Thirteen Ways of Looking at My Bipolar Son

I.

Milo: Mommy, if you were pregnant with a girl baby who you knew was going to be a Titan and Daddy swallowed you because he thought you were delicious and wanted to have you with him always, and you had to give birth to your baby inside Daddy’s head, would you be mad?

Me: Yes, I’d be mad.

Milo: What if, instead of that, Daddy looked at your outfit and called you fat, would you be mad?

II.

Milo: Is it true that a woman doesn’t need a man to have a baby?

Me: Yes, it’s true. She needs sperm, which comes from a man.

Milo: How does it come from a man?

Me (explanation of sex. . . blah, blah, blah. . .): then the sperm finds the egg and fertilizes it

Milo (interrupting in a panic): You have eggs? Eggs? Are you a reptile?

Me: No, I’m a mammal. . .

Milo: Wow, this whole business makes no sense. . .but who am I to judge, we all got here somehow.

III.

Me: So, how were those Buffalo wings? Spicy?
Milo: My mouth burns with the heat of a thousand suns.

IV.

Milo: Mommy, do you ever want to kill everything and everybody? Just snuff out the whole of the life source?

Me: Sometimes.

Milo: Bonding with you is so satisfying.

V.

Me: Milo, do you know how this giant mess happened?
Silence
Me: Um, Milo?
Milo: I’m thinking.
Me: Thinking about what?
Milo: I’m thinking that I’ll go with an evil twin story. But I need a minute to figure out whose evil twin, because B is kind of her own evil twin these days, if you know what I mean. . .

VI.

Me: Milo, what do you want for lunch?
Milo: Your mortal soul.
Me: I mean, what do you want to EAT for lunch.
Milo: Your mortal soul. I want to eat your mortal soul for lunch. I will devour you.
Me: Oh Buddy, you did that years ago. Now, I’ve got turkey or ham.

VII.

Me: Milo, put on your fleece.
Milo: I’ve been outside, I don’t need it.
Me: It’s 50 degrees. You need it.
Milo: You don’t know what I need.
Me: Actually I do know what you need. You need a fleece.
Milo: What if I don’t wear the fleece, what happens?
Me: You’ll be cold.
Milo: What if I want to be cold?
Me: Also, I’ll get in trouble because the school will think that I’m not taking care of you.
Milo: So you want me to wear the fleece for your benefit not mine.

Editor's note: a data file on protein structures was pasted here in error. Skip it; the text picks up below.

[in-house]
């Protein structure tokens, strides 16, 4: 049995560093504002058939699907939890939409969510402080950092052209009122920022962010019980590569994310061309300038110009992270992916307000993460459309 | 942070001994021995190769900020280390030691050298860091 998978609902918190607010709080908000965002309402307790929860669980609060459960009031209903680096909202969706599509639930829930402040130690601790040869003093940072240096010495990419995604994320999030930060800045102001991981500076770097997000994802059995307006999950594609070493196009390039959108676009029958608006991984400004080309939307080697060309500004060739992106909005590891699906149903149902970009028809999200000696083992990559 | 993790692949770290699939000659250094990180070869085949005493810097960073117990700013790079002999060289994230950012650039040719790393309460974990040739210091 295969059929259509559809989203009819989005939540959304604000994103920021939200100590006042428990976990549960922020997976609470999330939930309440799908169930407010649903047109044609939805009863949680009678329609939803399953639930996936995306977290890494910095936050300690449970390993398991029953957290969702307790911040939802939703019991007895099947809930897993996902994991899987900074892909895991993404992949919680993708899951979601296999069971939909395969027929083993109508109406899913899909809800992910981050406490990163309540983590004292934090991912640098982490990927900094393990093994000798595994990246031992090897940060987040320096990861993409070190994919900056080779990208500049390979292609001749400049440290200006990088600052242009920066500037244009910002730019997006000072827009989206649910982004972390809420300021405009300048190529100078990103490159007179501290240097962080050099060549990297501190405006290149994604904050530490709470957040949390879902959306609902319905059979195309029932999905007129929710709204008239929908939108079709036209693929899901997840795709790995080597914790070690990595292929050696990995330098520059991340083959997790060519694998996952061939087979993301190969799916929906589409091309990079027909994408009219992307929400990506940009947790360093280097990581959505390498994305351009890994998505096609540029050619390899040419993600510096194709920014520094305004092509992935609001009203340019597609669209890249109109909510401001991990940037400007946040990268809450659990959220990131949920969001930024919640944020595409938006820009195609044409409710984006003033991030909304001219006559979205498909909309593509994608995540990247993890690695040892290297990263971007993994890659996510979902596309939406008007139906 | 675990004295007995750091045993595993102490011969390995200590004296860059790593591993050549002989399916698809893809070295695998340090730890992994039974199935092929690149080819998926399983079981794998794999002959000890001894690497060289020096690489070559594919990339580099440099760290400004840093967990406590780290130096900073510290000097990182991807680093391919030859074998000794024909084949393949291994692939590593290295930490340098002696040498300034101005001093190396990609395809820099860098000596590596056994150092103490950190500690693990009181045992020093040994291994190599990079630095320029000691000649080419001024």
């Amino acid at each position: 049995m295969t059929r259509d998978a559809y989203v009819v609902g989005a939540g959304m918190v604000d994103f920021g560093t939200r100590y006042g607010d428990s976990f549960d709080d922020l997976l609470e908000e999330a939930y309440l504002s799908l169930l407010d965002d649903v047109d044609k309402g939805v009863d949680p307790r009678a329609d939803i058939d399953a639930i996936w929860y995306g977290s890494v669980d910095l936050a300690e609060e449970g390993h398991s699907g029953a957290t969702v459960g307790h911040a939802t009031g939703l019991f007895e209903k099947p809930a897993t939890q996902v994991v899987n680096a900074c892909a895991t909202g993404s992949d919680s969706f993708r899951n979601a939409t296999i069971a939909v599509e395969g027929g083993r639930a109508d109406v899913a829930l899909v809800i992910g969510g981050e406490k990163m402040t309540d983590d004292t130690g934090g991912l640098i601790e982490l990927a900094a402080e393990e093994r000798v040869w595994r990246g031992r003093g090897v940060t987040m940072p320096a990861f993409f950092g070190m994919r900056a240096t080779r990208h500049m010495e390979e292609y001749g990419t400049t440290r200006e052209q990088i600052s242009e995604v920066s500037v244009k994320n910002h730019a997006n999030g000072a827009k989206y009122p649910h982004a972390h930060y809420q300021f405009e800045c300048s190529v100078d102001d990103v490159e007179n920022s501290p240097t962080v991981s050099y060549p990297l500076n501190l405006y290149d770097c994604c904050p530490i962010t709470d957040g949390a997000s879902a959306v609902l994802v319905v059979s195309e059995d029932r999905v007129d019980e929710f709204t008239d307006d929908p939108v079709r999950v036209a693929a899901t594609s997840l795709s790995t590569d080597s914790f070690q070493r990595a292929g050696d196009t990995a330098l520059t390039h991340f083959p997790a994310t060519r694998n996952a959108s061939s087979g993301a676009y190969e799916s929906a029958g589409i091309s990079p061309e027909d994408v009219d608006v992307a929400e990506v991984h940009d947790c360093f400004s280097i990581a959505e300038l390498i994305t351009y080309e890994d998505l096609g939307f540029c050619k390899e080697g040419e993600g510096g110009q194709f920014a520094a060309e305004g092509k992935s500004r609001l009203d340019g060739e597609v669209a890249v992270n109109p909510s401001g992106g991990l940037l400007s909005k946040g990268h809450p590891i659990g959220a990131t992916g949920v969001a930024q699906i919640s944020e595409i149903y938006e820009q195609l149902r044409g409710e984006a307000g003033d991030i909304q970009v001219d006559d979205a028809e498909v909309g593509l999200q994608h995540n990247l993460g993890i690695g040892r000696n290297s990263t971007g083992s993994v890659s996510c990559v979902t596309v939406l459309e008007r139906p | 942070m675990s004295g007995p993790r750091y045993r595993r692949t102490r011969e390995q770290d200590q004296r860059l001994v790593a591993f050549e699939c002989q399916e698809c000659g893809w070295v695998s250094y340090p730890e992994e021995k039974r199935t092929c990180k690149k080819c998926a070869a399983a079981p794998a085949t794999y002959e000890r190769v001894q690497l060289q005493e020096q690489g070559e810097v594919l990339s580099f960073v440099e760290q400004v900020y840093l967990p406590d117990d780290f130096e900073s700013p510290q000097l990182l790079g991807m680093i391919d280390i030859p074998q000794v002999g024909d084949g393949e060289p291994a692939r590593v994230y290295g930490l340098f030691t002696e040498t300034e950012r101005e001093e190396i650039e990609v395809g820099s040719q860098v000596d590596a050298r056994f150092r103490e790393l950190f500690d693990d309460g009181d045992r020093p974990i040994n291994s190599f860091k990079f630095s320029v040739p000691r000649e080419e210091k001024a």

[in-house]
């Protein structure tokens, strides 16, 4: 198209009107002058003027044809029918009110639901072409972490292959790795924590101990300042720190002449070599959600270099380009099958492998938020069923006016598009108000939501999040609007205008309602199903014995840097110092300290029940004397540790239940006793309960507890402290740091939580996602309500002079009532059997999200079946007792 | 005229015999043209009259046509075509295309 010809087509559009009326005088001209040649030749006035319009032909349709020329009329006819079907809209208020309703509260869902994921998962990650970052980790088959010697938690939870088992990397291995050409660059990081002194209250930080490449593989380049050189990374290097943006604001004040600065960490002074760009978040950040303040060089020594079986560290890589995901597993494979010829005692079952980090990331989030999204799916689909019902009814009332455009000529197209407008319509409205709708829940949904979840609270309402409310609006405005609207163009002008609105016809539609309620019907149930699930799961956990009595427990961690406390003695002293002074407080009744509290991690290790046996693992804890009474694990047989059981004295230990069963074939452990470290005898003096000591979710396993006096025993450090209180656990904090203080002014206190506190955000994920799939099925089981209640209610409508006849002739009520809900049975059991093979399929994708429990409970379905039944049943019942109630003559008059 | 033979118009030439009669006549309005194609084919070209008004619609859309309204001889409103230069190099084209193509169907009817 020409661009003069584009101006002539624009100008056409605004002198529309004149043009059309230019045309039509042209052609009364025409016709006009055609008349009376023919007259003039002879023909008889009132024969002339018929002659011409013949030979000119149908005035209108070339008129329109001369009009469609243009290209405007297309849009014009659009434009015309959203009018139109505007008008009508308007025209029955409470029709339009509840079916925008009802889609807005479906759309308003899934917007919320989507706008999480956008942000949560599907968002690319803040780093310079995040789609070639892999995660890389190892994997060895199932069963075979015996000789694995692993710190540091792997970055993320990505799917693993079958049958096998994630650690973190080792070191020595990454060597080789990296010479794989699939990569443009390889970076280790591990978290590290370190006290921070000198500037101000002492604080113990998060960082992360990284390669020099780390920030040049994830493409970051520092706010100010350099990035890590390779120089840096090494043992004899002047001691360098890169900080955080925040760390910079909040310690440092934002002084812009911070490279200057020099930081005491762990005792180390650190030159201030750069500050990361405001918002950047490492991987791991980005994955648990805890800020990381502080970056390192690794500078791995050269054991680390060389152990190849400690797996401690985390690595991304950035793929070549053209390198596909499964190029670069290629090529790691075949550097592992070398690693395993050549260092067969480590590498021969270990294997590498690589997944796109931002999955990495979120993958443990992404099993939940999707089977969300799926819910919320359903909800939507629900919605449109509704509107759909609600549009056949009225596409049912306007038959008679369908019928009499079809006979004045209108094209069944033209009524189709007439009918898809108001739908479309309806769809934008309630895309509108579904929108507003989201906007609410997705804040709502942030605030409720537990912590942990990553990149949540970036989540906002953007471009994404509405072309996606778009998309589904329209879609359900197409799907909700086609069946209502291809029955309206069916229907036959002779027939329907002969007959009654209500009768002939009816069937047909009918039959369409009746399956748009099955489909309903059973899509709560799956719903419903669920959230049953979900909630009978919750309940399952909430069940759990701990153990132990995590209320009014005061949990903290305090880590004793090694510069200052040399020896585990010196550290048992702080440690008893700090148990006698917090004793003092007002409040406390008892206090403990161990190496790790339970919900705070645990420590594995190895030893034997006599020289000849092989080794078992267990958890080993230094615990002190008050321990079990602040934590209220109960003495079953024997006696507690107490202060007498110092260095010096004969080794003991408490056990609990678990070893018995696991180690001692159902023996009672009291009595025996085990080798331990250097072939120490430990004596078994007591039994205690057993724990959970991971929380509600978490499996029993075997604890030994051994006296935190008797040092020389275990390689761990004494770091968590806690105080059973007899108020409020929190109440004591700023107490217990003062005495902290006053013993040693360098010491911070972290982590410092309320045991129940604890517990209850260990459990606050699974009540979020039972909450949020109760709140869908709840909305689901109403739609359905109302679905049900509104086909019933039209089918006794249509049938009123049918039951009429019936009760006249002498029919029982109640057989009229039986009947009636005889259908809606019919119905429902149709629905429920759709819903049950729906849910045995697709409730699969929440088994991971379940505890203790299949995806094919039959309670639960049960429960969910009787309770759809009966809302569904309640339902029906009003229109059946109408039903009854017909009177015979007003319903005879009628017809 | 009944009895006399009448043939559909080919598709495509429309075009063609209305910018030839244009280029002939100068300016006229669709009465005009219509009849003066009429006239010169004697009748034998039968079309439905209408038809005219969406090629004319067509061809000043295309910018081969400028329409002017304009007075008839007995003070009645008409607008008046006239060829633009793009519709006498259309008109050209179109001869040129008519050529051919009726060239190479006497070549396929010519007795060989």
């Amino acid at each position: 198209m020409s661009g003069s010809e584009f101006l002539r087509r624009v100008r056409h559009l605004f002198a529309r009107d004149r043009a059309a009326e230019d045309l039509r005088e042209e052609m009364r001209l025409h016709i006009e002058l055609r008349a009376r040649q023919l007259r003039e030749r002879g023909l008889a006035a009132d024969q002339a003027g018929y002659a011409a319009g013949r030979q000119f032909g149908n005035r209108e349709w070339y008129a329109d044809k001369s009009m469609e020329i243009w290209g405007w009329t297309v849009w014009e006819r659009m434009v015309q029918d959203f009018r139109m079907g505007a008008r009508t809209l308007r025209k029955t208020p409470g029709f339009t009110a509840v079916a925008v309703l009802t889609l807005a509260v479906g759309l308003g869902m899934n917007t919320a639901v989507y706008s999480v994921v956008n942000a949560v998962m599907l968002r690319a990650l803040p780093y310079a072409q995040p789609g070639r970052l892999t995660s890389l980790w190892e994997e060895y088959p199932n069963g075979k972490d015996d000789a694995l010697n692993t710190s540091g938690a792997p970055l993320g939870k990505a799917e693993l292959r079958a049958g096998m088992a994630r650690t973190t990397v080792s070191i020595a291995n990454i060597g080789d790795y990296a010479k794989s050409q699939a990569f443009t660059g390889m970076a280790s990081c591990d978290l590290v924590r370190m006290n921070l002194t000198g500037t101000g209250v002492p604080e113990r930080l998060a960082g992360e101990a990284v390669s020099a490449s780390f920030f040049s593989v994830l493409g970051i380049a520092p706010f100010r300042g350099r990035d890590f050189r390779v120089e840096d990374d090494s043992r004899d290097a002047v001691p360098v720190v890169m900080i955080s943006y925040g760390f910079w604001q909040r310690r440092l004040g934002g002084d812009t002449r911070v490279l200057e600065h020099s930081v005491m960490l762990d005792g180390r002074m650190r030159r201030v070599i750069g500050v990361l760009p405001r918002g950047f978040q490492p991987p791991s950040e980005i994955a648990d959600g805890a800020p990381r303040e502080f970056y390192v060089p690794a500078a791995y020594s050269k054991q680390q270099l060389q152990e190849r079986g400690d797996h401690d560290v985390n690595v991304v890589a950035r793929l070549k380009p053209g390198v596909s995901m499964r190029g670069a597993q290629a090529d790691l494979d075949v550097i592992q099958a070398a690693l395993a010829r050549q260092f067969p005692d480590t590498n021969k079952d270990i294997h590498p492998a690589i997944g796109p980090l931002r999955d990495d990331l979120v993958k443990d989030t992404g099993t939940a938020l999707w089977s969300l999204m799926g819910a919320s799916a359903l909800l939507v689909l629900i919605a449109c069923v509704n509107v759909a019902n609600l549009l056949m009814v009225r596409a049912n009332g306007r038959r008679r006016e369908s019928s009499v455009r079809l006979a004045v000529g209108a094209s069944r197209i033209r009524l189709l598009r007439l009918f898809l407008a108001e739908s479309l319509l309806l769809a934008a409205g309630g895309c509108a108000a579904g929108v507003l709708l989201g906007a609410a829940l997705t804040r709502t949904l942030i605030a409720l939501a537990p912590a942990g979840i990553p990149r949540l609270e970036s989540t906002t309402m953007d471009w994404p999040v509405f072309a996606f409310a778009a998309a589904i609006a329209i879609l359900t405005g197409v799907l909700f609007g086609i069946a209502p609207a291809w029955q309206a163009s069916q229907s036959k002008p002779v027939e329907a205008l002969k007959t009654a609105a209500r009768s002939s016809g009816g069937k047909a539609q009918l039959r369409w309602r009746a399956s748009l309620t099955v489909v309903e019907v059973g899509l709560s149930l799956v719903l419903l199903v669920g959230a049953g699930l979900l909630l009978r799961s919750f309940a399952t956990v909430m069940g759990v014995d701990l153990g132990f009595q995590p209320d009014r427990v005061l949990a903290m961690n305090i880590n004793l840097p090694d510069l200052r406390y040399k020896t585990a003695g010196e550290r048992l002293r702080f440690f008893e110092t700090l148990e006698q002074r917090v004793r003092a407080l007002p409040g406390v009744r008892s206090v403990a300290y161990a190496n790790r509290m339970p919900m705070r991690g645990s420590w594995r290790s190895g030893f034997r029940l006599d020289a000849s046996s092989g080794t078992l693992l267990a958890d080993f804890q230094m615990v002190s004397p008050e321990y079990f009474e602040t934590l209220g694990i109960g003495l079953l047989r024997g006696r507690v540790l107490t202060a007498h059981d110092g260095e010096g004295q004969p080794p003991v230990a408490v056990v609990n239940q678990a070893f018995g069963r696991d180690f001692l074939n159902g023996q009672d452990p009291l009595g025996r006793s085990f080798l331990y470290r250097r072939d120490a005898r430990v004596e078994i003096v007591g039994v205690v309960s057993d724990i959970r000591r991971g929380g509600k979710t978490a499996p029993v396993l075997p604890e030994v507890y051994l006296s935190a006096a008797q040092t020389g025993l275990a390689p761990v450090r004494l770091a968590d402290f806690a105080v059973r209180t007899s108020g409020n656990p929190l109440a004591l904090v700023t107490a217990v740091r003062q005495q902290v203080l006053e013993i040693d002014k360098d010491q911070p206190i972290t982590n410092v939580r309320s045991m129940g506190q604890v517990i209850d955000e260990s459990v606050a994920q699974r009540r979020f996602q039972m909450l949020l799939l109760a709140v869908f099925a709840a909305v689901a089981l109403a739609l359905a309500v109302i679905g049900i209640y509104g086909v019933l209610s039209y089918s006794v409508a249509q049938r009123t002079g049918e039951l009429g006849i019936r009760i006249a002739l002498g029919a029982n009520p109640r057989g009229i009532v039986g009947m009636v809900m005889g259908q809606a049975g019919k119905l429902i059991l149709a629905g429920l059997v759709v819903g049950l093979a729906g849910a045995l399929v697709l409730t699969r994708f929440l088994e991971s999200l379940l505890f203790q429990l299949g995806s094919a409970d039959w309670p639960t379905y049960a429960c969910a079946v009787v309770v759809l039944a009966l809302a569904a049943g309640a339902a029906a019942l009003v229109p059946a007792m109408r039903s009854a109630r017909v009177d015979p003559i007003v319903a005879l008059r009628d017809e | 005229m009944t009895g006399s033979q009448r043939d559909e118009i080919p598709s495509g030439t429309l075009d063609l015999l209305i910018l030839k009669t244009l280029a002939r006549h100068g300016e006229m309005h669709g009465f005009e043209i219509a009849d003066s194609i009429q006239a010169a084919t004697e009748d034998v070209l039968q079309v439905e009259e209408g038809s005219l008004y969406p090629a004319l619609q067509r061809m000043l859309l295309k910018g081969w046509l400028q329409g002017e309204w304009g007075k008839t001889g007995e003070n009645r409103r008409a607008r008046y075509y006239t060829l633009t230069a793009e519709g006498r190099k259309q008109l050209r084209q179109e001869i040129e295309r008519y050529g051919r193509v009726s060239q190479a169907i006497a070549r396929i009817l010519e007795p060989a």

Me: Yes, exactly.
Milo (putting on the fleece): as long as we’re clear on that.

VIII.

Milo, wiggling between me and my husband in bed: Daddy, it’s time for you to move out!

IX.

Me: Milo, why didn’t you eat your chicken?
Milo: Because it’s wrong.
Me: Wrong? What do you mean wrong? You didn’t even taste it.
Milo: I could just tell.
Me: You could just tell what?
Milo: That it’s wrong.
Me: But it’s the same chicken I make for you and B that you like. It’s the chicken you’ll always eat.
Milo: It’s all wrong.
Me: Well, what happened to the chicken I put on B’s plate?
Milo: It was right, so I ate it.

X.

Milo: Mommy, do you ever have the same dream that you’ve had before?
Me: Yes. Most people do, they call them recurring dreams.
Milo: What’s yours about?
Me: Anxiety. I go outside without my pants on.
Milo: Every time you dream it you go outside without any pants on?
Me: Yes. What happens in your recurring dream?
Milo: Well, I don’t really have them the way you do. . .if I’m having a bad dream for the second time I give myself super powers and save the day. . . .In my dreams. . . .I save the day.

XI.

There’s a darkening sky

thunder too

and a crack of lightning.

Milo must be flying.

XII.

The rain beats mean

on the car roof, drowning

“I’m gonna pop some tags. . .”

but in the way back

Milo is dancing.

XIII.

Milo: Mommy, do you love me?

Me: Yes, I love you.

Milo: I love you too.

Image

4 thoughts on “Thirteen Ways of Looking at My Bipolar Son

  1. I just love that Marisa urged us to read this blog. I find myself laughing, crying, and everything inbetween. I love #7 of your 13 ways to love Milo. That needs to be in a book.

  2. thats what it all comes down too, love. Even when they are having their “meltdowns” they need to know we still love them

  3. Some of these conversation bits remind me all too well of conversations I used to have – hell, still have – with my own mother.

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